Soldiers from 32 Regiment Royal Artillery (The Wessex Gunners), based at Larkhill, in Wiltshire, have moved a six-tonne statue known as ‘Ancestor’ from its location, just off the A303 at Solstice Park, near Amesbury, to the World Heritage Site Stonehenge for the summer solstice.
The mammoth statue, the height of a double-decker bus, of a man kneeling was dismantled by a team of six soldiers and was then transported to the stone circle by members of the Royal Logistics Corps before being reassembled ready for the sunrise.
Major Dean Steptoe, of 32 Regiment Royal Artillery, the Wessex Gunners, said:
“The men have given up their own time to do this and will make up any time they have spent doing this today by catching up on their own duties this evening. It’s also an excellent opportunity to put their skills base into practice transporting and dealing with unusual loads.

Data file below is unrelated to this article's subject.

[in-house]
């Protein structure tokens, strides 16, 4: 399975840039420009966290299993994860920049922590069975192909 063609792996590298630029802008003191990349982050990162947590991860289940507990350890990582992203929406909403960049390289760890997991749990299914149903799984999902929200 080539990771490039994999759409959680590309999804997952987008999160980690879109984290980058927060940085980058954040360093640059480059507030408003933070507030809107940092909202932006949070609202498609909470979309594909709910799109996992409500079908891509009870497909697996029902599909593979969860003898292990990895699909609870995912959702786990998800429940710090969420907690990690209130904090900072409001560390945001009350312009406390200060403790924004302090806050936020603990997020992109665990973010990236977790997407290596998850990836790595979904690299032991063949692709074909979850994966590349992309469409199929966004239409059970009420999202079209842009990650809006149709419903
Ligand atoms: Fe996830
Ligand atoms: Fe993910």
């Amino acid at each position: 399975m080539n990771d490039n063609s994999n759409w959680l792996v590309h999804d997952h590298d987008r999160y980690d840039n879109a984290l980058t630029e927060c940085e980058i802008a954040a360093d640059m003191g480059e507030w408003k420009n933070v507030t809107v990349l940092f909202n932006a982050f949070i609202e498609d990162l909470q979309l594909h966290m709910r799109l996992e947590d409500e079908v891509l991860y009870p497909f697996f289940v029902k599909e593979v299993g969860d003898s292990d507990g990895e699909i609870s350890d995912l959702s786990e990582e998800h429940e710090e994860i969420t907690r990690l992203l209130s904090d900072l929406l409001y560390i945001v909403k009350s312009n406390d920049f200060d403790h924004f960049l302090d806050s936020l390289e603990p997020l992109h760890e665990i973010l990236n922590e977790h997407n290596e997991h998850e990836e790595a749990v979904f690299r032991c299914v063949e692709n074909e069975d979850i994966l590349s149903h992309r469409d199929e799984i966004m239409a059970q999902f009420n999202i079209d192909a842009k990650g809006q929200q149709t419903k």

“32 Regiment have also very much committed to building lasting relationships with the community in Amesbury and have already developed firm foundations within their home community of which they are very proud.
"The people of Amesbury always make them most valued and it’s nice to have the opportunity to give something back.”
32 Regt RA has been based in the Wiltshire area for the past 17 years and is one of only two Unmanned Air System (UAS) regiments in the British Army. It has had a battery permanently based in Afghanistan/Iraq since the beginning of the conflicts in 2003.
Following the solstice, Ancestor, which wears a crown fitted with copper diamonds to mark the Jubilee, will now be fitted with a replica Olympic Torch and moved to Hudson’s Field, in Salisbury, for an Olympic Torch event in July.